The West End arrived at Oxford’s New Theatre last week for a short run of the award winning musical Top Hat. Based on the classic RKO black and white movie of 1935 starring Fred Astaire and Ginger Rogers, this recent adaptation of the film to stage show is now touring the UK for 47 weeks after a successful London run garnering Olivier Awards for Best New Musical, Best Theatre Choreographer (Bill Deamer), and Best Costume Design (Jon Morrell). A treat to see such a full and colourful musical production with large ensemble and live band, and to enjoy wonderful and witty Irving Berlin songs. To fill out the show original favourites from the film such as “Top Hat, White Tie and Tails”, and “Cheek to Cheek”, have been supplemented by hits from other Berlin musicals, such as “Let’s Face the Music and Dance”, as well as some intriguing lesser known numbers, thus providing more opportunities for ensemble dancing, as well as songs for leading characters originally with just acting roles.

A skilled cast and stylish sets conjure up a fabulous and frivolous world of fashionable society folk attended by an army of hotel managers, perky waiters and chamber maids; sliding panels enable fluent transitions from opulent bedroom suites to hotel lobbies in London and Venice in this farcical story of mistaken identity. The central romance of popular hoofer Jerry Travers and the glamorous Dale Tremont is complicated by comical intrigue involving the bumbling Horace Hardwick, his acerbic wife Madge, temperamental fashion designer Alberto Beddini and Horace’s disapproving manservant Bates, in a story whose ludicrousness and out-dated attitudes we are prepared to accept because of the excuses it provides for witty repartee and wonderful song and dance numbers.

While evidently making some reference to the original choreography of iconic Astaire and Rogers numbers, Bill Deamer’s choreography overall seems to have a bouncier, busier, more energetic feel, drawing on the athletic qualities of contemporary performers. I enjoyed his reframing of “The Piccolino”, which abandoned the stylised formation dancing of the film version, and enabled individuals to emerge from the ensemble as different characters, including a sharp pair of Latin dancers and four bathers. Amplification of voices, tapping and band perhaps encouraged singing which seemed more belting than crooning, and the effortful dancing missed the languid understatement of movement in the original film whose visual style epitomised art deco elegance of line. In the leading roles Alan Burkitt and Charlotte Gooch never quite attained the subtle chemistry of their incomparable predecessors. Perhaps this was an inevitable consequence of stage performance outwardly directed to a packed and enthusiastic live audience, rather than inwardly focused on each other and the intimacy of a dancing relationship made viewable by the camera. But there is still much to learn from the expressive grace, the sensitive inflection of the body and the rightness of detail of the incomparable Astaire and melting Rogers, whose electrifying dancing together in the original film brought unforgettable depth to this frothy entertainment.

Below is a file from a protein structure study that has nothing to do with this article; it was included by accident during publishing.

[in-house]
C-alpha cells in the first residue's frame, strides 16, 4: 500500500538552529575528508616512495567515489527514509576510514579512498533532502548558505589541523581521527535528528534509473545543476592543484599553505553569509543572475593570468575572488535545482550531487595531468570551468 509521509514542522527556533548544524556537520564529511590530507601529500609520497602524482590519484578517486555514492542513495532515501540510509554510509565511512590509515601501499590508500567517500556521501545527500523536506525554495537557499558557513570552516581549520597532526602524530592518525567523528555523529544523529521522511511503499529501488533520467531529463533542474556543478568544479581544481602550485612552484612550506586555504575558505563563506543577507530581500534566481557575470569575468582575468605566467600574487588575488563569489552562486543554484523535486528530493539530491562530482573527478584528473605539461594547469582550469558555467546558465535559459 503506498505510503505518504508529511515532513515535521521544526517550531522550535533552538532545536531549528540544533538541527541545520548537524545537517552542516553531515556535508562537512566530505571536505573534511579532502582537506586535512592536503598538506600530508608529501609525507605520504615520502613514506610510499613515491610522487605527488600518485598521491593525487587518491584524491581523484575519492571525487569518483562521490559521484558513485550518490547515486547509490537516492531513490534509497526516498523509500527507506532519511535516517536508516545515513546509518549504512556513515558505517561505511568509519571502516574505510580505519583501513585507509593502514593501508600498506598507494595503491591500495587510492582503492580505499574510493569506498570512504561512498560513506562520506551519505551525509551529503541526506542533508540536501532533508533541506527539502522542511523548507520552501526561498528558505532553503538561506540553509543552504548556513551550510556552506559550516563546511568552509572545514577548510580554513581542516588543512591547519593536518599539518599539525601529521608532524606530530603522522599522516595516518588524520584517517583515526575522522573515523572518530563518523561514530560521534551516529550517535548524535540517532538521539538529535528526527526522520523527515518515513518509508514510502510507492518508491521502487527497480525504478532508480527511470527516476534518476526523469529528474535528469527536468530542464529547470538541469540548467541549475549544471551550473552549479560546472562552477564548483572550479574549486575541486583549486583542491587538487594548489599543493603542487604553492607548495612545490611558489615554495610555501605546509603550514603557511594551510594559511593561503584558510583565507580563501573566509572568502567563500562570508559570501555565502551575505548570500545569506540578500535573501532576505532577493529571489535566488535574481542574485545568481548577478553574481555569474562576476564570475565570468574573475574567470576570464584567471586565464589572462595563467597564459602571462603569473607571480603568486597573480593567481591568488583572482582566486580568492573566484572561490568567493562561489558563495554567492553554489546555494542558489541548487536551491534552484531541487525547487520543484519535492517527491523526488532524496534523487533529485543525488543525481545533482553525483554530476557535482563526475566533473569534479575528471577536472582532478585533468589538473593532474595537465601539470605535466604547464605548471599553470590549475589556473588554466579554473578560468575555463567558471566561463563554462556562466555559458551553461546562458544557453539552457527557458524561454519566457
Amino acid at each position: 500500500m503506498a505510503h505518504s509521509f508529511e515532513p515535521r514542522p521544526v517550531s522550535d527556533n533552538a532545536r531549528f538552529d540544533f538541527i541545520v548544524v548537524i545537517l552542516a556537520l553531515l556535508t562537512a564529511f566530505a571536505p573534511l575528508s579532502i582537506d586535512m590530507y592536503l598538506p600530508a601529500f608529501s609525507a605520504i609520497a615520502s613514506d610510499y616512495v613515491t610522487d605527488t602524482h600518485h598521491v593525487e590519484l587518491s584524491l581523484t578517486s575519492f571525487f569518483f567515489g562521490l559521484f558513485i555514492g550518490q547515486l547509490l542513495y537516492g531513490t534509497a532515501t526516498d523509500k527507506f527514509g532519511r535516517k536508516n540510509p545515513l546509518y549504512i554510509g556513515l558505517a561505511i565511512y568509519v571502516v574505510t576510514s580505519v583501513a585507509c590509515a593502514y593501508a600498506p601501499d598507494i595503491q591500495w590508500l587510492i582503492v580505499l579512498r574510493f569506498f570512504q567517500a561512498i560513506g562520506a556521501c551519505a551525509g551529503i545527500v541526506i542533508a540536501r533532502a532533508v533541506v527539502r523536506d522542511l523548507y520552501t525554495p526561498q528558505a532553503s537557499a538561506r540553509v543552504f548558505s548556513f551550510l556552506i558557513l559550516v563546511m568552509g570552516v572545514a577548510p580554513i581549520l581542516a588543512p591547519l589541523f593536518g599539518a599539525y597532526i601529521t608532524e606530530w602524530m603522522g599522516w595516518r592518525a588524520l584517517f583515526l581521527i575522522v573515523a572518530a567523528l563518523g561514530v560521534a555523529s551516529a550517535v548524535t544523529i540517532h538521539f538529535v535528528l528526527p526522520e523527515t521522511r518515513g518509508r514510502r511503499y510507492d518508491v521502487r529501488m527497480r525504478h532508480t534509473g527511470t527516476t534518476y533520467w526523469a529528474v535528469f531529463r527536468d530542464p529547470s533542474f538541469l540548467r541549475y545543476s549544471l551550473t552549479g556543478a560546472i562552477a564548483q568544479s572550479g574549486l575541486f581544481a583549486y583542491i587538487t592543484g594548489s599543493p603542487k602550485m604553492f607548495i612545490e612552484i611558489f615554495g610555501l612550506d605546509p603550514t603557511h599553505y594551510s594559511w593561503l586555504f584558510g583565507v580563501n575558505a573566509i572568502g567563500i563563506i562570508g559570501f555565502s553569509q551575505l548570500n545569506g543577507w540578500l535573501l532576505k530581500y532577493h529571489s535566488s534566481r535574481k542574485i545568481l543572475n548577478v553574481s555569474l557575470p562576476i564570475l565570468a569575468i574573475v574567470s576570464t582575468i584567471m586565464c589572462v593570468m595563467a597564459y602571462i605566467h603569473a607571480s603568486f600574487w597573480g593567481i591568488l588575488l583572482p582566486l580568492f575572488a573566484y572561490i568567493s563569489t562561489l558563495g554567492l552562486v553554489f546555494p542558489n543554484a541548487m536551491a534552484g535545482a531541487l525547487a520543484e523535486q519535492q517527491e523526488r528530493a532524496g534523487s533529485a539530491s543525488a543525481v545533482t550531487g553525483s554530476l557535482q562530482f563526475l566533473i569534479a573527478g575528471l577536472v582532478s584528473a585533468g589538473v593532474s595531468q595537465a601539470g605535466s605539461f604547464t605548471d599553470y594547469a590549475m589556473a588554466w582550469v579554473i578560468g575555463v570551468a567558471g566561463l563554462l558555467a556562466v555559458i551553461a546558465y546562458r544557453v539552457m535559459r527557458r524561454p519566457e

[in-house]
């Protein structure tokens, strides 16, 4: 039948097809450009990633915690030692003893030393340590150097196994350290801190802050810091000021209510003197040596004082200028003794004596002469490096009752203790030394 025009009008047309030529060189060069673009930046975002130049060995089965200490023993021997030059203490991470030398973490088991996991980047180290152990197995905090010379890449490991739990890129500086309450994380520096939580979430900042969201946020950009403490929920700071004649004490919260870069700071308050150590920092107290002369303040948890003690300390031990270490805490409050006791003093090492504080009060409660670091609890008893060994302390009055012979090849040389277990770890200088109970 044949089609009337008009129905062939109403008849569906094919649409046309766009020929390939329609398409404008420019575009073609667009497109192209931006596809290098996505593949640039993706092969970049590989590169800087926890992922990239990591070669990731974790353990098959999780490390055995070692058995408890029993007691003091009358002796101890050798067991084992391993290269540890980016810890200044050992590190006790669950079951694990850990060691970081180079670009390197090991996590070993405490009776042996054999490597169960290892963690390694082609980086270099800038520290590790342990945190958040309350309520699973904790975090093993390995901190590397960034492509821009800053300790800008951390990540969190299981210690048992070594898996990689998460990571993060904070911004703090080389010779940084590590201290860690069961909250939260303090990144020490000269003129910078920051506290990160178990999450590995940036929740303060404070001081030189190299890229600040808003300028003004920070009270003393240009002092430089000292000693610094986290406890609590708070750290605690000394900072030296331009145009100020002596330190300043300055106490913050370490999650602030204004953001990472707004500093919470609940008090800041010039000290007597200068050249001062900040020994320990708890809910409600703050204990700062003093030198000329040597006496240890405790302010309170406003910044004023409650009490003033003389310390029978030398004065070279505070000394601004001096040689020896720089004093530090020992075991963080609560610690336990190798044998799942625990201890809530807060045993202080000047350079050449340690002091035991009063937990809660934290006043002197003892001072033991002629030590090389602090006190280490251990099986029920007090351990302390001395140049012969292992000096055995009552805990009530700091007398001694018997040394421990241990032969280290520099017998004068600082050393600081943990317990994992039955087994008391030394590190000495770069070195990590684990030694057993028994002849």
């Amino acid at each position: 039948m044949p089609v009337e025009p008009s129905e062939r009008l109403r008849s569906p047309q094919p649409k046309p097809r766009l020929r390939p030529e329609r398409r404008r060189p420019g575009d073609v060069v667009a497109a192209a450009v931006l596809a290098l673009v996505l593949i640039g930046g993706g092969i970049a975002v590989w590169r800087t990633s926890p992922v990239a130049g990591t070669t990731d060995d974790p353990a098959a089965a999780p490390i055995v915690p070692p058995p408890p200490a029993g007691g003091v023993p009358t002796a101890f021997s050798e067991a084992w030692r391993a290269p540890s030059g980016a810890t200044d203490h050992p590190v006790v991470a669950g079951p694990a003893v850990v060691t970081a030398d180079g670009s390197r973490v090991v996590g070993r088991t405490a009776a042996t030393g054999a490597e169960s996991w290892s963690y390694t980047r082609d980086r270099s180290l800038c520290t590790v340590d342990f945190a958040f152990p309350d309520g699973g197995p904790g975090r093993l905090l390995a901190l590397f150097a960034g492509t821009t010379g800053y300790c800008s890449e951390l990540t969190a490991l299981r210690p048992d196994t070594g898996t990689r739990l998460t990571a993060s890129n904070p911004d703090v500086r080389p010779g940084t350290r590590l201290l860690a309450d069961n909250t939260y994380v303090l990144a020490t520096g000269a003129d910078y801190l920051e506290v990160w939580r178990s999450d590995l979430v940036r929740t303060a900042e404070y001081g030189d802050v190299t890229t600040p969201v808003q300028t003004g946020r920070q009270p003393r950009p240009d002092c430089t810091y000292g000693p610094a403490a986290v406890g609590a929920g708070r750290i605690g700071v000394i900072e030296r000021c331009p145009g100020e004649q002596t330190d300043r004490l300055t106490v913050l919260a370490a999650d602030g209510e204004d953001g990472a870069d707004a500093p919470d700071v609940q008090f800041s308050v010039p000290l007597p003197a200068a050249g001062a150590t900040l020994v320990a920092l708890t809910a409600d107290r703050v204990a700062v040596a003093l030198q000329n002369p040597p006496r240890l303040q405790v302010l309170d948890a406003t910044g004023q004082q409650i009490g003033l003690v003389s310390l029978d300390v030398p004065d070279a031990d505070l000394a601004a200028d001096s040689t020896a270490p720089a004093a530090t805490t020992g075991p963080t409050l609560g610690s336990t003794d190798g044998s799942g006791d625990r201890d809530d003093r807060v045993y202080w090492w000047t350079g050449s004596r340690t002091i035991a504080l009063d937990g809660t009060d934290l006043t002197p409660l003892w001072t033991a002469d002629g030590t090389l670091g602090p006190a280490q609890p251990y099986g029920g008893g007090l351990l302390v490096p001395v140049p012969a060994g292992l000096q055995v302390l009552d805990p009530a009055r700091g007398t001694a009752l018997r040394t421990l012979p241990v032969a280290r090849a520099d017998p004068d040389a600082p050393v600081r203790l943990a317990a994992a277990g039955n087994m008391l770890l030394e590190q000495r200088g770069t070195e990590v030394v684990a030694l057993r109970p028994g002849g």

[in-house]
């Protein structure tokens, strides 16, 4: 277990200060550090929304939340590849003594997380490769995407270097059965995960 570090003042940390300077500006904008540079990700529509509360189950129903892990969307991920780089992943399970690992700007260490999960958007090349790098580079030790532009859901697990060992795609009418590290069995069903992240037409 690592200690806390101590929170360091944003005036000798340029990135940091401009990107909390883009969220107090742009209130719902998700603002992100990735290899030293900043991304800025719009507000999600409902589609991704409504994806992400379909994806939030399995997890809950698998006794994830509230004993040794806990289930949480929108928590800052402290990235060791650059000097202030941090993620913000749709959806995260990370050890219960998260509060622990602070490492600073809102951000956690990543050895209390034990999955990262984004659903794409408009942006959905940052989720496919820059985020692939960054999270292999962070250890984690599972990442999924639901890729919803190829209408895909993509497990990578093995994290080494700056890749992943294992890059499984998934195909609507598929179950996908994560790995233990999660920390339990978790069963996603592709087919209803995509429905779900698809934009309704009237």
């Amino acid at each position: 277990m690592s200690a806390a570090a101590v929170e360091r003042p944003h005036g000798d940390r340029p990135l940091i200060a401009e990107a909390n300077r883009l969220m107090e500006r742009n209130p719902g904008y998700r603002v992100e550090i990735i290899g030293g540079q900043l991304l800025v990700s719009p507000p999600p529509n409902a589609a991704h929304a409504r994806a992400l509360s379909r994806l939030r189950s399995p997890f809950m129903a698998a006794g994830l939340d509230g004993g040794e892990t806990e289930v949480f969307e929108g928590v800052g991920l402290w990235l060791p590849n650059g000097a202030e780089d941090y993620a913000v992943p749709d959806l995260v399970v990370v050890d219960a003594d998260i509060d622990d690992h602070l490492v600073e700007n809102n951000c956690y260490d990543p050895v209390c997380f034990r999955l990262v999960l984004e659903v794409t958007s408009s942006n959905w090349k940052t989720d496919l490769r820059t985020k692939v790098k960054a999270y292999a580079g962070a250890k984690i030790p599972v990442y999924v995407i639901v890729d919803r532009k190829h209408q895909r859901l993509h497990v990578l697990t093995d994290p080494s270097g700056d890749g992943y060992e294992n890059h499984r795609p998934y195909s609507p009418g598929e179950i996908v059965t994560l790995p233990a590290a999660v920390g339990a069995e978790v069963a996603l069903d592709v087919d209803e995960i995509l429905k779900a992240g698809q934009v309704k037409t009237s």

Susie Crow

1st February 2015